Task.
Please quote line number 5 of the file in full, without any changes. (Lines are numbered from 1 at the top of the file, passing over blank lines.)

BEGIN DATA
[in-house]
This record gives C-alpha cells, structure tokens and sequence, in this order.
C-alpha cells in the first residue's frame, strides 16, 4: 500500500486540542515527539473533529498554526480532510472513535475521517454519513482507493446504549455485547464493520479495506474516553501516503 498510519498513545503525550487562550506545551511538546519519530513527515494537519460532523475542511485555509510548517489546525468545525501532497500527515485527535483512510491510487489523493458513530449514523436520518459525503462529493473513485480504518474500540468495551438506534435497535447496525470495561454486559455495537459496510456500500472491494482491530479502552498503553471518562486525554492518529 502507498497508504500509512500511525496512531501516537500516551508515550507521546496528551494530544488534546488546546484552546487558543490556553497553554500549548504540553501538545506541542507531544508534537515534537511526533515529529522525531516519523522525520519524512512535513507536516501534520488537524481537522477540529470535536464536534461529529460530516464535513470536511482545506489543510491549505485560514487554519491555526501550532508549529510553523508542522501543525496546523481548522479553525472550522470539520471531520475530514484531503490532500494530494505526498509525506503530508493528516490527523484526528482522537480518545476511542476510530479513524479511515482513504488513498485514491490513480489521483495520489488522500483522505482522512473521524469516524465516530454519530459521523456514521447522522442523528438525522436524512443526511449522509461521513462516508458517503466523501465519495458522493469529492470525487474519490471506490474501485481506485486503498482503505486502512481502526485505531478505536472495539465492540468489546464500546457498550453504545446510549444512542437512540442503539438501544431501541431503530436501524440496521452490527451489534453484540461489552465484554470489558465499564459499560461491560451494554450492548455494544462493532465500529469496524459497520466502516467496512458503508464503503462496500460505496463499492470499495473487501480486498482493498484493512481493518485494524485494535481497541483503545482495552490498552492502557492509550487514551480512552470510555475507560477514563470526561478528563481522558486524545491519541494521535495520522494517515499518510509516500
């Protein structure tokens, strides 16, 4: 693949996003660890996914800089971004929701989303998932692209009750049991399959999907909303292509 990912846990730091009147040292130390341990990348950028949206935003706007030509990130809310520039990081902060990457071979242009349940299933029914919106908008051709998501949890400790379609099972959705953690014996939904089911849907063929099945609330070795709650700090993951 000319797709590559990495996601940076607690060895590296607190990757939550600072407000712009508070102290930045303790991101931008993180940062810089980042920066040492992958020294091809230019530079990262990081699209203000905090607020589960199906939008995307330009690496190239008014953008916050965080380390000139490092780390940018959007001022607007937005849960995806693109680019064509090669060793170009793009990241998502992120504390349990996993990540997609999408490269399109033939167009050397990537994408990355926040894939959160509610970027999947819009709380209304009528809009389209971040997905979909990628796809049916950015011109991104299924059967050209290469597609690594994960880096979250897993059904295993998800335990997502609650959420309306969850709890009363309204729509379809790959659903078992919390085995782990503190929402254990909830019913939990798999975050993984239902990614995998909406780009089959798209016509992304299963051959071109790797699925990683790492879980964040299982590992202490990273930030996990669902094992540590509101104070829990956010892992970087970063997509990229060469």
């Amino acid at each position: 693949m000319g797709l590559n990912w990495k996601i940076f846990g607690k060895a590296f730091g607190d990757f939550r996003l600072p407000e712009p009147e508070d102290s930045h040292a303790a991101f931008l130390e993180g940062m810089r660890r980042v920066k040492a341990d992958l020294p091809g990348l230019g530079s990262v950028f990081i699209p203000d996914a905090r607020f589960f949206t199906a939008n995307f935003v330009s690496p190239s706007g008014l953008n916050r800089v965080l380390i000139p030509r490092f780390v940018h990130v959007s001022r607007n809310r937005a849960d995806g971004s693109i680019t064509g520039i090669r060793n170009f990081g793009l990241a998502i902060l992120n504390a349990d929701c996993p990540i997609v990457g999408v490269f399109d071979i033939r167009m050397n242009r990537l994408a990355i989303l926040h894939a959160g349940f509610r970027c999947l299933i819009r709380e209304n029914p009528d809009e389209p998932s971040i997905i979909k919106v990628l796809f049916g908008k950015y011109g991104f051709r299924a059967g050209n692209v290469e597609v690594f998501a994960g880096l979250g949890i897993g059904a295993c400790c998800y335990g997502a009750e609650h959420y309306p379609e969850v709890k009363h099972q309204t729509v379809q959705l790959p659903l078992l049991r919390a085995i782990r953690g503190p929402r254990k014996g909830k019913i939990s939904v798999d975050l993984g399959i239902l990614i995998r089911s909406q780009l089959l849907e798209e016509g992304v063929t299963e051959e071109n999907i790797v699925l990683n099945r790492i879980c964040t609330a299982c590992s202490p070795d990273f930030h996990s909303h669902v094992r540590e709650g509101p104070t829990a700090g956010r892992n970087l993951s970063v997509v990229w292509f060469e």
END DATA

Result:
């Amino acid at each position: 693949m000319g797709l590559n990912w990495k996601i940076f846990g607690k060895a590296f730091g607190d990757f939550r996003l600072p407000e712009p009147e508070d102290s930045h040292a303790a991101f931008l130390e993180g940062m810089r660890r980042v920066k040492a341990d992958l020294p091809g990348l230019g530079s990262v950028f990081i699209p203000d996914a905090r607020f589960f949206t199906a939008n995307f935003v330009s690496p190239s706007g008014l953008n916050r800089v965080l380390i000139p030509r490092f780390v940018h990130v959007s001022r607007n809310r937005a849960d995806g971004s693109i680019t064509g520039i090669r060793n170009f990081g793009l990241a998502i902060l992120n504390a349990d929701c996993p990540i997609v990457g999408v490269f399109d071979i033939r167009m050397n242009r990537l994408a990355i989303l926040h894939a959160g349940f509610r970027c999947l299933i819009r709380e209304n029914p009528d809009e389209p998932s971040i997905i979909k919106v990628l796809f049916g908008k950015y011109g991104f051709r299924a059967g050209n692209v290469e597609v690594f998501a994960g880096l979250g949890i897993g059904a295993c400790c998800y335990g997502a009750e609650h959420y309306p379609e969850v709890k009363h099972q309204t729509v379809q959705l790959p659903l078992l049991r919390a085995i782990r953690g503190p929402r254990k014996g909830k019913i939990s939904v798999d975050l993984g399959i239902l990614i995998r089911s909406q780009l089959l849907e798209e016509g992304v063929t299963e051959e071109n999907i790797v699925l990683n099945r790492i879980c964040t609330a299982c590992s202490p070795d990273f930030h996990s909303h669902v094992r540590e709650g509101p104070t829990a700090g956010r892992n970087l993951s970063v997509v990229w292509f060469e």